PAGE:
James J. Periconi, Esq. | July 30, 2008
Building-related illnesses are those for which there is a clinically defined illness of known etiology. These include infections such as legionellosis and allergic reactions such as hypersensitivity diseases and are often documented by physical signs and laboratory findings. Building-related illnesses are uncommon and are more serious in prognosis than mere discomfort.
James J. Periconi, Esq. | July 1, 2008
While pollutants commonly found in indoor air are responsible for many harmful effects, there is considerable uncertainty about what concentrations or periods of exposure are necessary to produce specific health problems. People also react very differently to exposure to indoor air pollutants.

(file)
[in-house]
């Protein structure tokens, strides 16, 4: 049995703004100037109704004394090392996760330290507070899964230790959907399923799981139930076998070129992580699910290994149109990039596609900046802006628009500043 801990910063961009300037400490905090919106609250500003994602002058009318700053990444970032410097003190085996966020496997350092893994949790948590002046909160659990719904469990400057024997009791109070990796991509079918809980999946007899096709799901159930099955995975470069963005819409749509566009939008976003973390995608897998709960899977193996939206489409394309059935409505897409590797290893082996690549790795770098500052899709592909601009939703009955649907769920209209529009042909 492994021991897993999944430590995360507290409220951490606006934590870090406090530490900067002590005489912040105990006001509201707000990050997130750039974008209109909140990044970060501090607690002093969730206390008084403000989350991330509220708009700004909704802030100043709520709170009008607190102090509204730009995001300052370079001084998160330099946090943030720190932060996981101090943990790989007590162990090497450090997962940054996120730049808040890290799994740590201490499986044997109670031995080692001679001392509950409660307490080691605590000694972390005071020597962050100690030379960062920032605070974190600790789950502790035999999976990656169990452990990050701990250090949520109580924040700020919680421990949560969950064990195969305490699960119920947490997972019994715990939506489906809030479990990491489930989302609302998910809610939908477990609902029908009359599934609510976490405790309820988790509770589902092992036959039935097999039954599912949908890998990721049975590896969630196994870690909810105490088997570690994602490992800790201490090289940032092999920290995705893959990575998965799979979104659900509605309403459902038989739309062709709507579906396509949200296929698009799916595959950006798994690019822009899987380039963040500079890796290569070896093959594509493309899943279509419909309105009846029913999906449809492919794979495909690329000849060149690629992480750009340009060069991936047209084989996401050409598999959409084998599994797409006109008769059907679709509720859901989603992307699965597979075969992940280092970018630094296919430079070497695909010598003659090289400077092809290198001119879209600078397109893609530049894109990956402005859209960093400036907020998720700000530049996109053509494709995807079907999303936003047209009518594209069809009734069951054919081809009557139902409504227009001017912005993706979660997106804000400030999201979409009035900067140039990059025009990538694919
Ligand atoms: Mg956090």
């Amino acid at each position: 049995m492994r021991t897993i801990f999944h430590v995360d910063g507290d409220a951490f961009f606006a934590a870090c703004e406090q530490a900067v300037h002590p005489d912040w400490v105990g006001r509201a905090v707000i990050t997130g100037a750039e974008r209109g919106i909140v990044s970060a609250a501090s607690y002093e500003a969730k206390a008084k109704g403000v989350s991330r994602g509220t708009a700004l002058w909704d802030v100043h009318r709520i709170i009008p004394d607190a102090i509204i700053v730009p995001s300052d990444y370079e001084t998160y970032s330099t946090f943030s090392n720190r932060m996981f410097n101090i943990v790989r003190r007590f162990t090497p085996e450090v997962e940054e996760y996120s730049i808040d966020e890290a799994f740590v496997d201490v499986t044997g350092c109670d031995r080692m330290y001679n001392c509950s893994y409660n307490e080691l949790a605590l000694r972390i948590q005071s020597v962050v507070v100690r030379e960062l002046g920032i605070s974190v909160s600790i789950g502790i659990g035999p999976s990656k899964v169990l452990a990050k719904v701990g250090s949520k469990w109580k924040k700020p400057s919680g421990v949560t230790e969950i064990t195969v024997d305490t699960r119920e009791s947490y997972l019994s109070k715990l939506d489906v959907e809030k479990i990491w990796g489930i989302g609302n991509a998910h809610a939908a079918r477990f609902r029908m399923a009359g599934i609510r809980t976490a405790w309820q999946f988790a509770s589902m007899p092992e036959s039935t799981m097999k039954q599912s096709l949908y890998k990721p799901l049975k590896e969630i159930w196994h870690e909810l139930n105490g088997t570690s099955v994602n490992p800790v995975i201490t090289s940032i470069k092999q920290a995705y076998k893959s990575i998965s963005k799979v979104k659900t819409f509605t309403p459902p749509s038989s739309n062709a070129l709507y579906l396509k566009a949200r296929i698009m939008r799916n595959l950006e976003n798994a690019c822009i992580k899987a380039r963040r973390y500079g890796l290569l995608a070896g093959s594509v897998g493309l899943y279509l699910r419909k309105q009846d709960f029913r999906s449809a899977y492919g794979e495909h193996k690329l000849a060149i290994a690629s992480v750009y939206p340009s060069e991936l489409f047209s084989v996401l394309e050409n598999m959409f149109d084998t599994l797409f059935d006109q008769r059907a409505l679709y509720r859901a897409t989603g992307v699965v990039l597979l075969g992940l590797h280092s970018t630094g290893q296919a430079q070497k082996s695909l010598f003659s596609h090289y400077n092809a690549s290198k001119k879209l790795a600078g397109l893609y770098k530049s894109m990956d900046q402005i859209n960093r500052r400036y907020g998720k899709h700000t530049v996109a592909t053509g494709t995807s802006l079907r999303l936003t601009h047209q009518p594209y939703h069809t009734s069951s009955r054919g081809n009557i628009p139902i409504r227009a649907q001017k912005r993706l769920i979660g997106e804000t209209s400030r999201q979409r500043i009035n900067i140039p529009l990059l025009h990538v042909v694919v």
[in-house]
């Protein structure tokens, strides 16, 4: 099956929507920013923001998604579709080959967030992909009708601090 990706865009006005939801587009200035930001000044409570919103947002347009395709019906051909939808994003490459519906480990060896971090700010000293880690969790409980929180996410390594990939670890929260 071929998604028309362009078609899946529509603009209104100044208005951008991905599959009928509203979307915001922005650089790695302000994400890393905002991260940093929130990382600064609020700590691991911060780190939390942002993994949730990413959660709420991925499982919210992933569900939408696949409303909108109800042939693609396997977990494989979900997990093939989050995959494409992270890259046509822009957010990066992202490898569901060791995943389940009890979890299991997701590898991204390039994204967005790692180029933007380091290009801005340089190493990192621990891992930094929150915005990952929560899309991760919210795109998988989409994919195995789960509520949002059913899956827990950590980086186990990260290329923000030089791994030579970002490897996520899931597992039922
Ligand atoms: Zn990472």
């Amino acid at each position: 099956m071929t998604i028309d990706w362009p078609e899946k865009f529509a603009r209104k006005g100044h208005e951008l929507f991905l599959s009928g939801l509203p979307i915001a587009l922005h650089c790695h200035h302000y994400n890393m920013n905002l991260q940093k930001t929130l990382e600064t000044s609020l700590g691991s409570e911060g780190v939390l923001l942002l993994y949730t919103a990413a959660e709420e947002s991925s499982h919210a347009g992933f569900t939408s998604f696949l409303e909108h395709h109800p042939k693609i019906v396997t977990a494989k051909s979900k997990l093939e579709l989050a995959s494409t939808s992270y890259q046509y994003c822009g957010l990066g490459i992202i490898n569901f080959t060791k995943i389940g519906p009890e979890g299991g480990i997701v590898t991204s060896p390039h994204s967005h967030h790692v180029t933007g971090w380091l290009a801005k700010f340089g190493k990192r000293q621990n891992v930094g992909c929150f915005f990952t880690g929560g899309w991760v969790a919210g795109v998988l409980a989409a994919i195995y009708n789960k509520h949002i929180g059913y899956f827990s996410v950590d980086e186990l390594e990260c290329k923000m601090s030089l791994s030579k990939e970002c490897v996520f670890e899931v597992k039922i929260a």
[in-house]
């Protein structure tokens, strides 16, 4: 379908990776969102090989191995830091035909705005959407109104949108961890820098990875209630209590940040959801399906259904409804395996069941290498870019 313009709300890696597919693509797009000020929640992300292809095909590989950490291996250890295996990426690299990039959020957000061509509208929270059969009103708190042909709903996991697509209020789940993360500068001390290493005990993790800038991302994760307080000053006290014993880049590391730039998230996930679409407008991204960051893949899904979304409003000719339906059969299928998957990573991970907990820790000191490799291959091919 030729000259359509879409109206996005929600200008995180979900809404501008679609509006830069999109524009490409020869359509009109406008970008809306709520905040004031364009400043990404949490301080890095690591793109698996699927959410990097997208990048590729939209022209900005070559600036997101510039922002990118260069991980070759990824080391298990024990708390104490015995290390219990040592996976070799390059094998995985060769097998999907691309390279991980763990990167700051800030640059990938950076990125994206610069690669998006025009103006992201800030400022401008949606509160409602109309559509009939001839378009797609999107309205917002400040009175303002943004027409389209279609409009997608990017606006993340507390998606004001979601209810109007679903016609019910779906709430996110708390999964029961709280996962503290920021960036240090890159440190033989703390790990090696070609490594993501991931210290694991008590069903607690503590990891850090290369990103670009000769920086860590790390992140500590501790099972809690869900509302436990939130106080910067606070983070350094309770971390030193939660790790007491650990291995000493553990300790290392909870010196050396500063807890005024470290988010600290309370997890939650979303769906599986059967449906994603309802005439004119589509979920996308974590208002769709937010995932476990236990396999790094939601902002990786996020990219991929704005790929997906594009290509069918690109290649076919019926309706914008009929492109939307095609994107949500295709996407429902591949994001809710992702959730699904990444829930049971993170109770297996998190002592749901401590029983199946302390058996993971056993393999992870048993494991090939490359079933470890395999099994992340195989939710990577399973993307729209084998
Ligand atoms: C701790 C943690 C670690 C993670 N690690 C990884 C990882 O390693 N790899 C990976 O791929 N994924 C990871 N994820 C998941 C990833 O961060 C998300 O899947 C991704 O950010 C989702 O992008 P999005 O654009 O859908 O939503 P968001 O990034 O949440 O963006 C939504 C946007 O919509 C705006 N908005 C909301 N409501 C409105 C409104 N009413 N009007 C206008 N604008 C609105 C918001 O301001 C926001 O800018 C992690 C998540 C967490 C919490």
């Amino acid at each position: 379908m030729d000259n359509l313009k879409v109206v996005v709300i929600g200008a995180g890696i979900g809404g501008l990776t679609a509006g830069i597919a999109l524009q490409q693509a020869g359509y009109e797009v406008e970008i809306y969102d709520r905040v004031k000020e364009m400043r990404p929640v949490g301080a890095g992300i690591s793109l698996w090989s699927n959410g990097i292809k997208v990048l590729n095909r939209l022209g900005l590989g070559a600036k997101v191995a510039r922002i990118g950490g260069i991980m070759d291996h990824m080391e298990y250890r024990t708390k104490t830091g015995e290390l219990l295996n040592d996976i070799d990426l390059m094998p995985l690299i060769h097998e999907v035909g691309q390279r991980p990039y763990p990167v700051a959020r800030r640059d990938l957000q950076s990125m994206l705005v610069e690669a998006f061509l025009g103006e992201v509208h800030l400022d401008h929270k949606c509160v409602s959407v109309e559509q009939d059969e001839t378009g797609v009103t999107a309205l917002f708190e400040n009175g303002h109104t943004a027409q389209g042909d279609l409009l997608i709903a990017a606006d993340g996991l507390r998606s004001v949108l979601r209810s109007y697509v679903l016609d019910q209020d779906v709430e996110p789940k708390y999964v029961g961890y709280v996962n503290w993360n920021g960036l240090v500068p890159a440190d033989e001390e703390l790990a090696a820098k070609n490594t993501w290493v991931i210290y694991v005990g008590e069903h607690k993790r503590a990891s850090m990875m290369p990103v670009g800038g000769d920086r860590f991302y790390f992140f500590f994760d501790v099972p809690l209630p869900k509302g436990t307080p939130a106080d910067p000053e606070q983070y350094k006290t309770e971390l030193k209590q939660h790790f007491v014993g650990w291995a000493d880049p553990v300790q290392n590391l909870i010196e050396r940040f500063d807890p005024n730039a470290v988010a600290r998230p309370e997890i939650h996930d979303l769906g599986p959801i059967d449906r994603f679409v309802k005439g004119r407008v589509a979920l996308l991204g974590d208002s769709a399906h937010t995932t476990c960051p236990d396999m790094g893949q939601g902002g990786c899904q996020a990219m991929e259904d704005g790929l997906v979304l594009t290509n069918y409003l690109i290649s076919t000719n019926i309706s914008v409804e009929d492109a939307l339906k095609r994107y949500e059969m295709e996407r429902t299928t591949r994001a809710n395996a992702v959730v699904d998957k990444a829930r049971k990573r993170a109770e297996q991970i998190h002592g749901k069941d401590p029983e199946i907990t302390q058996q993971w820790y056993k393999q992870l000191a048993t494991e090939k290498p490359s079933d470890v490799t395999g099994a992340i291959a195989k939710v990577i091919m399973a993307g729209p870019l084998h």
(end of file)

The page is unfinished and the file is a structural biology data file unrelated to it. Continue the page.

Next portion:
James J. Periconi, Esq. | June 9, 2008
Pollen, dust, fungi, industrial pollutants, and general vehicle exhaust are common outdoor sources of indoor air pollution. Other sources include exhaust from vehicles on nearby roads or in parking lots or garages, loading docks, odors from dumpsters, unsanitary debris near outdoor air intakes, and cigarette smoke from office workers now required in most cities to [...]
James J. Periconi, Esq. | June 1, 2008
Significant among office building activities are the frequent redecorating, remodeling and repair activities undertaken by new commercial tenants that often have very different spatial and other business needs from those of the prior tenant. These activities and objects lead to emissions from new furnishings; dust and fibers from demolition, including lead and asbestos; odors and [...]